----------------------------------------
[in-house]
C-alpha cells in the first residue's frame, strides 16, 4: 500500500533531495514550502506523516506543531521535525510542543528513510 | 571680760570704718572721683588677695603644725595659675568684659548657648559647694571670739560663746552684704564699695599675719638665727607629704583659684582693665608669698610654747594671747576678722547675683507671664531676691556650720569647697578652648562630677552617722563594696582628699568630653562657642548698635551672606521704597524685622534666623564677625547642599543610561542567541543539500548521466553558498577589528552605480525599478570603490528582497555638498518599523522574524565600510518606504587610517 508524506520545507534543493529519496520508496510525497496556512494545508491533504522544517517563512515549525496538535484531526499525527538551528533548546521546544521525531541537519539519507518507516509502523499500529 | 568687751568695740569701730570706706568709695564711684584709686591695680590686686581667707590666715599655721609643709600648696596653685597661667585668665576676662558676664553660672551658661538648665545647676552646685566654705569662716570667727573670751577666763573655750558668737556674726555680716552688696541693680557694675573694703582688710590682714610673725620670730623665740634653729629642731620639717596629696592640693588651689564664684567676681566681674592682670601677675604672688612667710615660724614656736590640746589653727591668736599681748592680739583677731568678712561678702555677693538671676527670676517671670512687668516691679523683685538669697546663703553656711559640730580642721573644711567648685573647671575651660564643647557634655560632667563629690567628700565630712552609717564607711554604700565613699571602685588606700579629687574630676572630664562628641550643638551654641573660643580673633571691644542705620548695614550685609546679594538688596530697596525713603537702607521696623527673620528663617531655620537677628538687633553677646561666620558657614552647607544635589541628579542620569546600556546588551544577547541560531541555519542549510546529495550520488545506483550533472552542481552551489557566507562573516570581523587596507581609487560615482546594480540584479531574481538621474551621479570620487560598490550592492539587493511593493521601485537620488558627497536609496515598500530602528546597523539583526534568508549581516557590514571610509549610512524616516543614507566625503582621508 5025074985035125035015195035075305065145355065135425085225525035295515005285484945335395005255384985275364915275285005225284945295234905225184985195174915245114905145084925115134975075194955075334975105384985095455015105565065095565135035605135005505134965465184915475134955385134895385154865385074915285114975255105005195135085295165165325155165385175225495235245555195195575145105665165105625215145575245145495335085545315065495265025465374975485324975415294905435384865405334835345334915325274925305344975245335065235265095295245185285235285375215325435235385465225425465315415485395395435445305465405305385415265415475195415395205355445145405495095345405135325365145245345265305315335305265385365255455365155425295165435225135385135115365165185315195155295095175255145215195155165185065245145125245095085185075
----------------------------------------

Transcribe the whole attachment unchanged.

[in-house]
C-alpha cells in the first residue's frame, strides 16, 4: 500500500533531495514550502506523516506543531521535525510542543528513510 | 571680760570704718572721683588677695603644725595659675568684659548657648559647694571670739560663746552684704564699695599675719638665727607629704583659684582693665608669698610654747594671747576678722547675683507671664531676691556650720569647697578652648562630677552617722563594696582628699568630653562657642548698635551672606521704597524685622534666623564677625547642599543610561542567541543539500548521466553558498577589528552605480525599478570603490528582497555638498518599523522574524565600510518606504587610517 508524506520545507534543493529519496520508496510525497496556512494545508491533504522544517517563512515549525496538535484531526499525527538551528533548546521546544521525531541537519539519507518507516509502523499500529 | 568687751568695740569701730570706706568709695564711684584709686591695680590686686581667707590666715599655721609643709600648696596653685597661667585668665576676662558676664553660672551658661538648665545647676552646685566654705569662716570667727573670751577666763573655750558668737556674726555680716552688696541693680557694675573694703582688710590682714610673725620670730623665740634653729629642731620639717596629696592640693588651689564664684567676681566681674592682670601677675604672688612667710615660724614656736590640746589653727591668736599681748592680739583677731568678712561678702555677693538671676527670676517671670512687668516691679523683685538669697546663703553656711559640730580642721573644711567648685573647671575651660564643647557634655560632667563629690567628700565630712552609717564607711554604700565613699571602685588606700579629687574630676572630664562628641550643638551654641573660643580673633571691644542705620548695614550685609546679594538688596530697596525713603537702607521696623527673620528663617531655620537677628538687633553677646561666620558657614552647607544635589541628579542620569546600556546588551544577547541560531541555519542549510546529495550520488545506483550533472552542481552551489557566507562573516570581523587596507581609487560615482546594480540584479531574481538621474551621479570620487560598490550592492539587493511593493521601485537620488558627497536609496515598500530602528546597523539583526534568508549581516557590514571610509549610512524616516543614507566625503582621508 5025074985035125035015195035075305065145355065135425085225525035295515005285484945335395005255384985275364915275285005225284945295234905225184985195174915245114905145084925115134975075194955075334975105384985095455015105565065095565135035605135005505134965465184915475134955385134895385154865385074915285114975255105005195135085295165165325155165385175225495235245555195195575145105665165105625215145575245145495335085545315065495265025465374975485324975415294905435384865405334835345334915325274925305344975245335065235265095295245185285235285375215325435235385465225425465315415485395395435445305465405305385415265415475195415395205355445145405495095345405135325365145245345265305315335305265385365255455365155425295165435225135385135115365165185315195155295095175255145215195155165185065245145125245095085185075